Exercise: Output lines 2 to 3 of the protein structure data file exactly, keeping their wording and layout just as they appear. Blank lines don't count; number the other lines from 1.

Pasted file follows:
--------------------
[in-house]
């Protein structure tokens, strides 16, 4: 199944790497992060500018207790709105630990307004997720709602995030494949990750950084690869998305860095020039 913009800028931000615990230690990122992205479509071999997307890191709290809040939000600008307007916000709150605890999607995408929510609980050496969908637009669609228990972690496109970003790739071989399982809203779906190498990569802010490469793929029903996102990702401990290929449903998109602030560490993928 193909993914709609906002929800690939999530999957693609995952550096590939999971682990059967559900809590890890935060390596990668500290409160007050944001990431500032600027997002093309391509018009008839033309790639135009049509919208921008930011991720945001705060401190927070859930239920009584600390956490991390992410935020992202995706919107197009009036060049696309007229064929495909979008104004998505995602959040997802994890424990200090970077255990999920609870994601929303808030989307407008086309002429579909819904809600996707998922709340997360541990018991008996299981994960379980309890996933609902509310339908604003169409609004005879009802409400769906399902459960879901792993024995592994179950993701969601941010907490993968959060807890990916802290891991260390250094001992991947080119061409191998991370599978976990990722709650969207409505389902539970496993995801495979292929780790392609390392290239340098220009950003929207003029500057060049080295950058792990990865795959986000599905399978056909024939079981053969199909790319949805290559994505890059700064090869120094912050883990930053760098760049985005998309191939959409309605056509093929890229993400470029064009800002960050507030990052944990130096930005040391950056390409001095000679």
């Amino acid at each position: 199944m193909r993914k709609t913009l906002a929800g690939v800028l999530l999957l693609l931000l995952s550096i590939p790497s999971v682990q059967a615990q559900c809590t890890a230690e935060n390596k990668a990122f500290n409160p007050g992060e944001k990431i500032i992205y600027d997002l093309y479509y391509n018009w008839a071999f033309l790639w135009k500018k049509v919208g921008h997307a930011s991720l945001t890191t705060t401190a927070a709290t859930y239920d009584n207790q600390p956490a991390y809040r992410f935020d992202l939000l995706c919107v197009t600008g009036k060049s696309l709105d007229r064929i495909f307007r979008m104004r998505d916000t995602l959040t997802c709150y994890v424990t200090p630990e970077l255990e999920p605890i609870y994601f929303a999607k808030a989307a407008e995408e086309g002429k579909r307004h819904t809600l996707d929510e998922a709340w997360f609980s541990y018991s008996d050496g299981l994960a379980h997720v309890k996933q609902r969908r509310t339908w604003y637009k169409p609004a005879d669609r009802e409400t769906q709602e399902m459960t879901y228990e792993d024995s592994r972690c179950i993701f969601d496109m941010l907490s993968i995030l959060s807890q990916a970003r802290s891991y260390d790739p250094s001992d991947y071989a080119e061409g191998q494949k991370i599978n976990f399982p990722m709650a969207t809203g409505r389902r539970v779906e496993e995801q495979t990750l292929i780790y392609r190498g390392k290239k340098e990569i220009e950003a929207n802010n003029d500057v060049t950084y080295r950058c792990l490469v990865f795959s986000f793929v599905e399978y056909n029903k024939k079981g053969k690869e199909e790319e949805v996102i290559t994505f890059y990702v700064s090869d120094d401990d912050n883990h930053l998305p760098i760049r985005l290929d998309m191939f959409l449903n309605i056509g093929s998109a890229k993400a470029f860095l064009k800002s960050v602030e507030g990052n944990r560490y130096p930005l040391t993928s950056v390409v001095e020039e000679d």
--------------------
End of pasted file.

């Protein structure tokens, strides 16, 4: 199944790497992060500018207790709105630990307004997720709602995030494949990750950084690869998305860095020039 913009800028931000615990230690990122992205479509071999997307890191709290809040939000600008307007916000709150605890999607995408929510609980050496969908637009669609228990972690496109970003790739071989399982809203779906190498990569802010490469793929029903996102990702401990290929449903998109602030560490993928 193909993914709609906002929800690939999530999957693609995952550096590939999971682990059967559900809590890890935060390596990668500290409160007050944001990431500032600027997002093309391509018009008839033309790639135009049509919208921008930011991720945001705060401190927070859930239920009584600390956490991390992410935020992202995706919107197009009036060049696309007229064929495909979008104004998505995602959040997802994890424990200090970077255990999920609870994601929303808030989307407008086309002429579909819904809600996707998922709340997360541990018991008996299981994960379980309890996933609902509310339908604003169409609004005879009802409400769906399902459960879901792993024995592994179950993701969601941010907490993968959060807890990916802290891991260390250094001992991947080119061409191998991370599978976990990722709650969207409505389902539970496993995801495979292929780790392609390392290239340098220009950003929207003029500057060049080295950058792990990865795959986000599905399978056909024939079981053969199909790319949805290559994505890059700064090869120094912050883990930053760098760049985005998309191939959409309605056509093929890229993400470029064009800002960050507030990052944990130096930005040391950056390409001095000679």
């Amino acid at each position: 199944m193909r993914k709609t913009l906002a929800g690939v800028l999530l999957l693609l931000l995952s550096i590939p790497s999971v682990q059967a615990q559900c809590t890890a230690e935060n390596k990668a990122f500290n409160p007050g992060e944001k990431i500032i992205y600027d997002l093309y479509y391509n018009w008839a071999f033309l790639w135009k500018k049509v919208g921008h997307a930011s991720l945001t890191t705060t401190a927070a709290t859930y239920d009584n207790q600390p956490a991390y809040r992410f935020d992202l939000l995706c919107v197009t600008g009036k060049s696309l709105d007229r064929i495909f307007r979008m104004r998505d916000t995602l959040t997802c709150y994890v424990t200090p630990e970077l255990e999920p605890i609870y994601f929303a999607k808030a989307a407008e995408e086309g002429k579909r307004h819904t809600l996707d929510e998922a709340w997360f609980s541990y018991s008996d050496g299981l994960a379980h997720v309890k996933q609902r969908r509310t339908w604003y637009k169409p609004a005879d669609r009802e409400t769906q709602e399902m459960t879901y228990e792993d024995s592994r972690c179950i993701f969601d496109m941010l907490s993968i995030l959060s807890q990916a970003r802290s891991y260390d790739p250094s001992d991947y071989a080119e061409g191998q494949k991370i599978n976990f399982p990722m709650a969207t809203g409505r389902r539970v779906e496993e995801q495979t990750l292929i780790y392609r190498g390392k290239k340098e990569i220009e950003a929207n802010n003029d500057v060049t950084y080295r950058c792990l490469v990865f795959s986000f793929v599905e399978y056909n029903k024939k079981g053969k690869e199909e790319e949805v996102i290559t994505f890059y990702v700064s090869d120094d401990d912050n883990h930053l998305p760098i760049r985005l290929d998309m191939f959409l449903n309605i056509g093929s998109a890229k993400a470029f860095l064009k800002s960050v602030e507030g990052n944990r560490y130096p930005l040391t993928s950056v390409v001095e020039e000679d």